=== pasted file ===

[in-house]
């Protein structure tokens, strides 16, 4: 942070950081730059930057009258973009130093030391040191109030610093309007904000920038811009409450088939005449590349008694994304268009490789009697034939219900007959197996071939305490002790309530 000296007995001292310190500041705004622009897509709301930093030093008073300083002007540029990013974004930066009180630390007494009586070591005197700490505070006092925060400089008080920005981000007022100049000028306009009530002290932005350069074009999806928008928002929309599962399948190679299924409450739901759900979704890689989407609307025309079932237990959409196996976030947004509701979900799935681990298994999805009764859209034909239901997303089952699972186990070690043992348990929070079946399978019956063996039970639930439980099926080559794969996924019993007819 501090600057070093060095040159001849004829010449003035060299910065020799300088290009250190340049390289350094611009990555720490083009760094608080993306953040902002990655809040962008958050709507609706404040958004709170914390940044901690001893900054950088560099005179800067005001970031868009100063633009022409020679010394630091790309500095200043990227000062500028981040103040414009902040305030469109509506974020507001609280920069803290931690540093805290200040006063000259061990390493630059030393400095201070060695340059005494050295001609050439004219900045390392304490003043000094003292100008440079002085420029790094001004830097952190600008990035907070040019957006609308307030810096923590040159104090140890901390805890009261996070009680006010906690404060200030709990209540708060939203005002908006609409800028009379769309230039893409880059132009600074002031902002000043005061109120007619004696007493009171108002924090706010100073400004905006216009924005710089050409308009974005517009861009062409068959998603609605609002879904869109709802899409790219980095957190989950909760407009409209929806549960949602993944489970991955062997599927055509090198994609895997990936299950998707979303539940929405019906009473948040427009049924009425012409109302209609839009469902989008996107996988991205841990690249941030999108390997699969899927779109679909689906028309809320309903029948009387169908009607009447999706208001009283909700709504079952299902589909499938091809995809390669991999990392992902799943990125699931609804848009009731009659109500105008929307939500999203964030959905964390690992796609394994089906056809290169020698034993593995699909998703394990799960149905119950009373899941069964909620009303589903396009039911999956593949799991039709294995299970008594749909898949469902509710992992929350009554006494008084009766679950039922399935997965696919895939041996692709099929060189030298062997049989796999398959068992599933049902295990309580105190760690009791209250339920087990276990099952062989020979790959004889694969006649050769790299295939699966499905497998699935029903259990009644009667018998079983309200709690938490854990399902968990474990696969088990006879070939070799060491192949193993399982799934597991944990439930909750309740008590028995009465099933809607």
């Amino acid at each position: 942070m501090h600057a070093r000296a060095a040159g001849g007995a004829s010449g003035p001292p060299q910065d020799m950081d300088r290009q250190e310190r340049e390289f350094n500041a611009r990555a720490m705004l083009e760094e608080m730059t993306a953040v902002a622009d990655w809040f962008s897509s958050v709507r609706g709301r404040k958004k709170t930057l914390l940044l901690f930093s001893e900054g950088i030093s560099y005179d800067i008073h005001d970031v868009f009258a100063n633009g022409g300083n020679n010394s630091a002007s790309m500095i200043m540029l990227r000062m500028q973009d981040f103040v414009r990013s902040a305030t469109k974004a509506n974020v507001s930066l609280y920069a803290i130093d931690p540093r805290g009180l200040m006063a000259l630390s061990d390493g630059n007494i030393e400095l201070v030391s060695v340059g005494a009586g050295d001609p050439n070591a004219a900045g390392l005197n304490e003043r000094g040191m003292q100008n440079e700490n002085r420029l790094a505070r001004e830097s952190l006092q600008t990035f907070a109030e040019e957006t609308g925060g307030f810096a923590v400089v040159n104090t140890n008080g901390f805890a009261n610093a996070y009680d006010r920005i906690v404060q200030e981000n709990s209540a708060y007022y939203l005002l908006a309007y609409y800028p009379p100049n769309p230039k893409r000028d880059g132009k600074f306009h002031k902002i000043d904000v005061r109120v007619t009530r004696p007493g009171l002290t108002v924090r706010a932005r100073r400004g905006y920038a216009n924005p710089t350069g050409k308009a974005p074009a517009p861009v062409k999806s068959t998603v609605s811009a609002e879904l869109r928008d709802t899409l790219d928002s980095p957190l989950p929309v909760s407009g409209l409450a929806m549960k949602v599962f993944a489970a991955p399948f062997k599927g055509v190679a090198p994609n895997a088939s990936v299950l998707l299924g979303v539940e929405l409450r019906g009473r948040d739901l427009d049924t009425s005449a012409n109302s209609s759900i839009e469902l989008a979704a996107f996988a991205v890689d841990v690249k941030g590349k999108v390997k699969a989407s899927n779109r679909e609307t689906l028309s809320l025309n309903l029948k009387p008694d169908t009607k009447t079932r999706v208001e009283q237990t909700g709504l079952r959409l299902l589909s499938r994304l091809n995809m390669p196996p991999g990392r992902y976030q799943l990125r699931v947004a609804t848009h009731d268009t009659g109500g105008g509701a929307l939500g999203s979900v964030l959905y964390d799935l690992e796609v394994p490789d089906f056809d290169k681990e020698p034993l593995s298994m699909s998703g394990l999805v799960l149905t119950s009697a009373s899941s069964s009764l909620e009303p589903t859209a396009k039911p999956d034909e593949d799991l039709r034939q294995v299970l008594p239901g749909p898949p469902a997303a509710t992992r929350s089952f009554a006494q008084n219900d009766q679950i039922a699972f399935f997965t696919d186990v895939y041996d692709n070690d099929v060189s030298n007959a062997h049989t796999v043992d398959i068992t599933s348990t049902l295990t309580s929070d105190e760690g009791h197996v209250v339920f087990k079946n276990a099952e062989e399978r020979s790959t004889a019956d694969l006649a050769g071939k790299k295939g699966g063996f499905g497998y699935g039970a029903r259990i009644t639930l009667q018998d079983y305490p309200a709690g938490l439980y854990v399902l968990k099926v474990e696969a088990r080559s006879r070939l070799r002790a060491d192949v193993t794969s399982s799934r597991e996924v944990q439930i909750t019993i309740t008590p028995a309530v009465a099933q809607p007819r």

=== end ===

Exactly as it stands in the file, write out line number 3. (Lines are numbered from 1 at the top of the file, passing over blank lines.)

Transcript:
């Amino acid at each position: 942070m501090h600057a070093r000296a060095a040159g001849g007995a004829s010449g003035p001292p060299q910065d020799m950081d300088r290009q250190e310190r340049e390289f350094n500041a611009r990555a720490m705004l083009e760094e608080m730059t993306a953040v902002a622009d990655w809040f962008s897509s958050v709507r609706g709301r404040k958004k709170t930057l914390l940044l901690f930093s001893e900054g950088i030093s560099y005179d800067i008073h005001d970031v868009f009258a100063n633009g022409g300083n020679n010394s630091a002007s790309m500095i200043m540029l990227r000062m500028q973009d981040f103040v414009r990013s902040a305030t469109k974004a509506n974020v507001s930066l609280y920069a803290i130093d931690p540093r805290g009180l200040m006063a000259l630390s061990d390493g630059n007494i030393e400095l201070v030391s060695v340059g005494a009586g050295d001609p050439n070591a004219a900045g390392l005197n304490e003043r000094g040191m003292q100008n440079e700490n002085r420029l790094a505070r001004e830097s952190l006092q600008t990035f907070a109030e040019e957006t609308g925060g307030f810096a923590v400089v040159n104090t140890n008080g901390f805890a009261n610093a996070y009680d006010r920005i906690v404060q200030e981000n709990s209540a708060y007022y939203l005002l908006a309007y609409y800028p009379p100049n769309p230039k893409r000028d880059g132009k600074f306009h002031k902002i000043d904000v005061r109120v007619t009530r004696p007493g009171l002290t108002v924090r706010a932005r100073r400004g905006y920038a216009n924005p710089t350069g050409k308009a974005p074009a517009p861009v062409k999806s068959t998603v609605s811009a609002e879904l869109r928008d709802t899409l790219d928002s980095p957190l989950p929309v909760s407009g409209l409450a929806m549960k949602v599962f993944a489970a991955p399948f062997k599927g055509v190679a090198p994609n895997a088939s990936v299950l998707l299924g979303v539940e929405l409450r019906g009473r948040d739901l427009d049924t009425s005449a012409n109302s209609s759900i839009e469902l989008a979704a996107f996988a991205v890689d841990v690249k941030g590349k999108v390997k699969a989407s899927n779109r679909e609307t689906l028309s809320l025309n309903l029948k009387p008694d169908t009607k009447t079932r999706v208001e009283q237990t909700g709504l079952r959409l299902l589909s499938r994304l091809n995809m390669p196996p991999g990392r992902y976030q799943l990125r699931v947004a609804t848009h009731d268009t009659g109500g105008g509701a929307l939500g999203s979900v964030l959905y964390d799935l690992e796609v394994p490789d089906f056809d290169k681990e020698p034993l593995s298994m699909s998703g394990l999805v799960l149905t119950s009697a009373s899941s069964s009764l909620e009303p589903t859209a396009k039911p999956d034909e593949d799991l039709r034939q294995v299970l008594p239901g749909p898949p469902a997303a509710t992992r929350s089952f009554a006494q008084n219900d009766q679950i039922a699972f399935f997965t696919d186990v895939y041996d692709n070690d099929v060189s030298n007959a062997h049989t796999v043992d398959i068992t599933s348990t049902l295990t309580s929070d105190e760690g009791h197996v209250v339920f087990k079946n276990a099952e062989e399978r020979s790959t004889a019956d694969l006649a050769g071939k790299k295939g699966g063996f499905g497998y699935g039970a029903r259990i009644t639930l009667q018998d079983y305490p309200a709690g938490l439980y854990v399902l968990k099926v474990e696969a088990r080559s006879r070939l070799r002790a060491d192949v193993t794969s399982s799934r597991e996924v944990q439930i909750t019993i309740t008590p028995a309530v009465a099933q809607p007819r």